Pulse – June 2018 – Speaking Up

“I wish I’d told them how I felt.”
“I’ve been holding this inside me for so long.”
“Excuse me,…”

Words left unsaid and truth left unspoken — we struggle with this throughout our lives. Can recall a time when you wish you would have spoken up to someone important to you, words of kindness, words of encouragement? Or perhaps there was a moment when you witnessed injustice and you were afraid to say anything, you found yourself mute when you knew in your heart you could say something, do something.

I personally have known this struggle for much of my youth and adult life. I have struggled to believe that I had something to say at all. I have worked through a tendency to remain silent when I know I have an opinion to be shared, a word of insight to offer — I have worked to find value in my own voice and the contribution I can make to the world by using it. I’m a Type 9 on the Enneagram (a centuries-old personality mapping framework). Type 9’s are the “Peacemakers”, which often means we will choose to suppress our own voice out of fear that we may disrupt others or cause still waters to ripple.

This June and July at St. James, we’re going to explore what it means for God’s people to push against this tendency and learn to speak up. For 8 weeks, we’ll be looking at stories from the Old and New Testaments where God’s people learned to use their voices, interrupting the silencing forces of evil, oppression, power, and privilege. God’s people are called to speak goodness, truth, and beauty into the world and it is through these stories from Scripture that we will begin to get a picture of what it might look like for us to speak up in our time.

Speaking up requires wisdom, discernment, and caution. In the book of James (ch. 3), we hear that our tongues can start forest fires and need taming. Certainly, our words can get us into trouble, can cause harm, be misleading and wounding. We know this well in our country’s political climate — words are used to sow seeds of division and misdirection from what is true. But speaking up, as we will explore, can also be the source of liberation. We must learn the ways in which we speak up to name God’s love and purpose for humanity and creation. We speak up to help set people free. We speak up to share wisdom and participate in the coming of God’s reign, in which people flourish and live in the fullness of their image-bearing being.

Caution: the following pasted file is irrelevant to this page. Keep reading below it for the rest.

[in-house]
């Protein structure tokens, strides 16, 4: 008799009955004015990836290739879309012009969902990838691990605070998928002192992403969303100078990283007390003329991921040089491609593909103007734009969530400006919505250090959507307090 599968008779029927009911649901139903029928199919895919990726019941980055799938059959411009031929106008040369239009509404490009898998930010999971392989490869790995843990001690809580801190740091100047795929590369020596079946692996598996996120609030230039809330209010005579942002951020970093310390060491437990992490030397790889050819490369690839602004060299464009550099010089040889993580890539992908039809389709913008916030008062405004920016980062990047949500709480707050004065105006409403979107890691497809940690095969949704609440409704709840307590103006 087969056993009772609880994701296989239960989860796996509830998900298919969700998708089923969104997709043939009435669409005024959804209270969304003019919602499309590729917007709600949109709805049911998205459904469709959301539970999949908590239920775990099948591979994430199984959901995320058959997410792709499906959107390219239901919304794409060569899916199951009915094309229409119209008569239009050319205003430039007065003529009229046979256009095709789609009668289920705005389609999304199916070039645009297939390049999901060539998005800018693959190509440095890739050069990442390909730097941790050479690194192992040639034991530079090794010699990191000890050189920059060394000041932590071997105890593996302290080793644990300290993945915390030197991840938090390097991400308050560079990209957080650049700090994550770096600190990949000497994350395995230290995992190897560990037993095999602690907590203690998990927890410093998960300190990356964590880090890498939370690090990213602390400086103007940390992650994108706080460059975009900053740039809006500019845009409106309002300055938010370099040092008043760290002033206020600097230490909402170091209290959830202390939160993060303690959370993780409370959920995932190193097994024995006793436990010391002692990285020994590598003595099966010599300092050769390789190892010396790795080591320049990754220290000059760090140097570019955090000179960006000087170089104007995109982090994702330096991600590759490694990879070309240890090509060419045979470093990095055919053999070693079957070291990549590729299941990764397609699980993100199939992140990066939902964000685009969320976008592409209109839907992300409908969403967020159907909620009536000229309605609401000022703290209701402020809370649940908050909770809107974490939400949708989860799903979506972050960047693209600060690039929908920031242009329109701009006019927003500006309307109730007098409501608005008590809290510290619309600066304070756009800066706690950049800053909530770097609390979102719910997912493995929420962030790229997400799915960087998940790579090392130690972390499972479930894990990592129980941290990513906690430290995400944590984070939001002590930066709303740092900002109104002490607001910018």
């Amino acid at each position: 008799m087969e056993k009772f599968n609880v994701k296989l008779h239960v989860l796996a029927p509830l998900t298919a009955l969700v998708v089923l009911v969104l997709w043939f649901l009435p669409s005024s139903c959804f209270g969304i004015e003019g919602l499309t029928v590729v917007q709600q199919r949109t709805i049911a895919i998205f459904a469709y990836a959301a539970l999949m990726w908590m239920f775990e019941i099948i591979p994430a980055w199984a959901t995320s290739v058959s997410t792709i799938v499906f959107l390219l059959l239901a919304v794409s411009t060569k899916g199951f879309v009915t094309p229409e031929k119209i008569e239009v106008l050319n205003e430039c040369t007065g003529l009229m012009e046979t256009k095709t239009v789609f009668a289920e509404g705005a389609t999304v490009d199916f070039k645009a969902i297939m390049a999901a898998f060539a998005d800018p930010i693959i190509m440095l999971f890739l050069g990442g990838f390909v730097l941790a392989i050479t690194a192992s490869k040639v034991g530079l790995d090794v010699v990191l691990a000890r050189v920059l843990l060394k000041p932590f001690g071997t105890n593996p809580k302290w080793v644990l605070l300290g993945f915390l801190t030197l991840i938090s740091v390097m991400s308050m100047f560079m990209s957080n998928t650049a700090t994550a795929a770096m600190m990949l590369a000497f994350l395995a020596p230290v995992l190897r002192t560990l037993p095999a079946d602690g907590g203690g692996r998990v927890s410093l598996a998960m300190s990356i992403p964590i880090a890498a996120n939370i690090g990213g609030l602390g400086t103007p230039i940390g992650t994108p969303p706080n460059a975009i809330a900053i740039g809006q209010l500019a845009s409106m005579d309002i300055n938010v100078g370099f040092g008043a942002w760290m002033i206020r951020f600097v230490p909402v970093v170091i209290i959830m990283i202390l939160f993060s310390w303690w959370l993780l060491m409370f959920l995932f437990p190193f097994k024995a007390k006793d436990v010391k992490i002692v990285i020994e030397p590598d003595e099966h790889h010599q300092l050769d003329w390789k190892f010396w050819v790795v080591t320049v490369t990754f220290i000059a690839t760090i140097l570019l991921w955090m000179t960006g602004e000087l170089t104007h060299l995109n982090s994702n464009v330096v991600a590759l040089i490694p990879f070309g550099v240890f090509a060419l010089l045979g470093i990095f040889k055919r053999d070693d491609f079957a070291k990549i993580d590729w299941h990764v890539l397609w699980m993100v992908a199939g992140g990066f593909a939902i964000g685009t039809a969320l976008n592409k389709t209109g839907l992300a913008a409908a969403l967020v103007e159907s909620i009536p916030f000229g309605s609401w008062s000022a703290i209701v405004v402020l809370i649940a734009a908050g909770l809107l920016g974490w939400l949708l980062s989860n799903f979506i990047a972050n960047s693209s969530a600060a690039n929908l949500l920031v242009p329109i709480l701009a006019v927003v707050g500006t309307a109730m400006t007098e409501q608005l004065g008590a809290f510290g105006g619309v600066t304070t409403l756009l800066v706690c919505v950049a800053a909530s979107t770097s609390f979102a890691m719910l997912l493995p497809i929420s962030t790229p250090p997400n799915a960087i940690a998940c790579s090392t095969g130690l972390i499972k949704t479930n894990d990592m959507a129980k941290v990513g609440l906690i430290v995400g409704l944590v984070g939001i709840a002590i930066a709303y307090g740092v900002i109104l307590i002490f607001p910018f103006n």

Because of our political and social climate, the challenge to speak up is evermore important today. I am personally struck by how often I witness people in positions of authority or power in the world misusing their opportunity to speak truth and goodness. Either people speak untruths or the refuse to speak at all, therefore ceding their authority to the ones who will. As the church, we are called to be disciples of Christ and therefore sharers (“speakers”) of the Good News to the world. When we don’t speak up, when we don’t call out injustice or bear witness to goodness, the silence creates a vacuum into which evil rushes — filling the silence with lies and hatred.

This summer, I want to invite you to explore the silence in hopes that you might interrupt it. The invitation is to find spaces to speak up, to name the goodness of God that you see. I encourage you to not let words go unspoken, love unshared, silence uninterrupted.

Grace and peace,

Pastor Seth

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